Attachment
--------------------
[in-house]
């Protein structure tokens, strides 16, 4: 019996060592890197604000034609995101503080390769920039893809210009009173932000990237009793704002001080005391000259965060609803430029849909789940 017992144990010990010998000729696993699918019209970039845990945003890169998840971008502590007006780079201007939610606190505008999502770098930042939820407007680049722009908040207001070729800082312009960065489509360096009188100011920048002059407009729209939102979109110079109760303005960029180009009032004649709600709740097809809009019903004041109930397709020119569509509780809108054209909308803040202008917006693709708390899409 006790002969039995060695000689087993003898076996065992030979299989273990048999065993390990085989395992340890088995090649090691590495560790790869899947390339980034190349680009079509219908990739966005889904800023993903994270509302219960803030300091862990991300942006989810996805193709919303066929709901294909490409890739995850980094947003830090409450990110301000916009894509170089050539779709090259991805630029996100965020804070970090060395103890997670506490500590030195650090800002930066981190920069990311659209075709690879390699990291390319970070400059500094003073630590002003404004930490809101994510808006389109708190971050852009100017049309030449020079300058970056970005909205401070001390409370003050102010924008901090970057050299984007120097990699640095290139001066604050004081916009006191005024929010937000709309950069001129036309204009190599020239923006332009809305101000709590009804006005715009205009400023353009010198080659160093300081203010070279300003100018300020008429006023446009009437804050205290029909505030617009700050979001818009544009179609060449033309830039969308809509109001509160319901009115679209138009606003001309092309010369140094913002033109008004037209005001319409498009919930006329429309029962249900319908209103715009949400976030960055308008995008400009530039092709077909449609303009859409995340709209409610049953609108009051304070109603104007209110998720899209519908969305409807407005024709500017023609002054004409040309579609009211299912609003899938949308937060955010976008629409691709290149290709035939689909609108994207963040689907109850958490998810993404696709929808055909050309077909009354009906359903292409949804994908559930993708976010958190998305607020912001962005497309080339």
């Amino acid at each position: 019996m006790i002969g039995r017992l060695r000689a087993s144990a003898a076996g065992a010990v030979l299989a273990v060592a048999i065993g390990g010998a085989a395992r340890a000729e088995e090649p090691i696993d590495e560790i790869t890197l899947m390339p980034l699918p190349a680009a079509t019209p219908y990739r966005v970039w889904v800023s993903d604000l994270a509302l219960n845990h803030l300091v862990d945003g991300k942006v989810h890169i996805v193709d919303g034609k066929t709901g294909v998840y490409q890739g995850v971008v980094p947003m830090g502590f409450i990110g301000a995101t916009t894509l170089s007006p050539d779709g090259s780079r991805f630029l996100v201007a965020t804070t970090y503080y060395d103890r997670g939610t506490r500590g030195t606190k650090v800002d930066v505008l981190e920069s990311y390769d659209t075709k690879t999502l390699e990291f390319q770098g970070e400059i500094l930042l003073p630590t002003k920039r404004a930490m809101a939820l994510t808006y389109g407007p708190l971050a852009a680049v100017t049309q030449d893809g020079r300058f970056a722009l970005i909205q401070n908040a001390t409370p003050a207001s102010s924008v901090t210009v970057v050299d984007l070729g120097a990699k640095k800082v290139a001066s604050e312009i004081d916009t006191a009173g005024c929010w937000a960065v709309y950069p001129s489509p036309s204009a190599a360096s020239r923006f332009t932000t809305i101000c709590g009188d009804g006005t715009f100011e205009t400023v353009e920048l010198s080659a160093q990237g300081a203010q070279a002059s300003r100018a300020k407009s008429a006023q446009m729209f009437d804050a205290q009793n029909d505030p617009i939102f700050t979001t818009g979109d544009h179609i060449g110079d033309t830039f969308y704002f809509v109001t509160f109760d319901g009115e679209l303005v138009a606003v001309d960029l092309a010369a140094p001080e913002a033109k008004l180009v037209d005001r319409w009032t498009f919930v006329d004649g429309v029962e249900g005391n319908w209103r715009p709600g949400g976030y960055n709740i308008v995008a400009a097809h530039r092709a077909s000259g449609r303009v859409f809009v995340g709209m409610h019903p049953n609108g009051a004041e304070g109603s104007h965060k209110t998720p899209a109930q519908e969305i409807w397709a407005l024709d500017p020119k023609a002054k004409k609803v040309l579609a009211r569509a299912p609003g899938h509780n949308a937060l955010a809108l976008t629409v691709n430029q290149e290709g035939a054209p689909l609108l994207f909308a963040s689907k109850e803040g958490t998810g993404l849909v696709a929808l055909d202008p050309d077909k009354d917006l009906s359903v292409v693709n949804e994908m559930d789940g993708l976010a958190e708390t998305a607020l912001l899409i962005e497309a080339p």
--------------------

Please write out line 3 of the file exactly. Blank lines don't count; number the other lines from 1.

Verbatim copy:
């Amino acid at each position: 019996m006790i002969g039995r017992l060695r000689a087993s144990a003898a076996g065992a010990v030979l299989a273990v060592a048999i065993g390990g010998a085989a395992r340890a000729e088995e090649p090691i696993d590495e560790i790869t890197l899947m390339p980034l699918p190349a680009a079509t019209p219908y990739r966005v970039w889904v800023s993903d604000l994270a509302l219960n845990h803030l300091v862990d945003g991300k942006v989810h890169i996805v193709d919303g034609k066929t709901g294909v998840y490409q890739g995850v971008v980094p947003m830090g502590f409450i990110g301000a995101t916009t894509l170089s007006p050539d779709g090259s780079r991805f630029l996100v201007a965020t804070t970090y503080y060395d103890r997670g939610t506490r500590g030195t606190k650090v800002d930066v505008l981190e920069s990311y390769d659209t075709k690879t999502l390699e990291f390319q770098g970070e400059i500094l930042l003073p630590t002003k920039r404004a930490m809101a939820l994510t808006y389109g407007p708190l971050a852009a680049v100017t049309q030449d893809g020079r300058f970056a722009l970005i909205q401070n908040a001390t409370p003050a207001s102010s924008v901090t210009v970057v050299d984007l070729g120097a990699k640095k800082v290139a001066s604050e312009i004081d916009t006191a009173g005024c929010w937000a960065v709309y950069p001129s489509p036309s204009a190599a360096s020239r923006f332009t932000t809305i101000c709590g009188d009804g006005t715009f100011e205009t400023v353009e920048l010198s080659a160093q990237g300081a203010q070279a002059s300003r100018a300020k407009s008429a006023q446009m729209f009437d804050a205290q009793n029909d505030p617009i939102f700050t979001t818009g979109d544009h179609i060449g110079d033309t830039f969308y704002f809509v109001t509160f109760d319901g009115e679209l303005v138009a606003v001309d960029l092309a010369a140094p001080e913002a033109k008004l180009v037209d005001r319409w009032t498009f919930v006329d004649g429309v029962e249900g005391n319908w209103r715009p709600g949400g976030y960055n709740i308008v995008a400009a097809h530039r092709a077909s000259g449609r303009v859409f809009v995340g709209m409610h019903p049953n609108g009051a004041e304070g109603s104007h965060k209110t998720p899209a109930q519908e969305i409807w397709a407005l024709d500017p020119k023609a002054k004409k609803v040309l579609a009211r569509a299912p609003g899938h509780n949308a937060l955010a809108l976008t629409v691709n430029q290149e290709g035939a054209p689909l609108l994207f909308a963040s689907k109850e803040g958490t998810g993404l849909v696709a929808l055909d202008p050309d077909k009354d917006l009906s359903v292409v693709n949804e994908m559930d789940g993708l976010a958190e708390t998305a607020l912001l899409i962005e497309a080339p």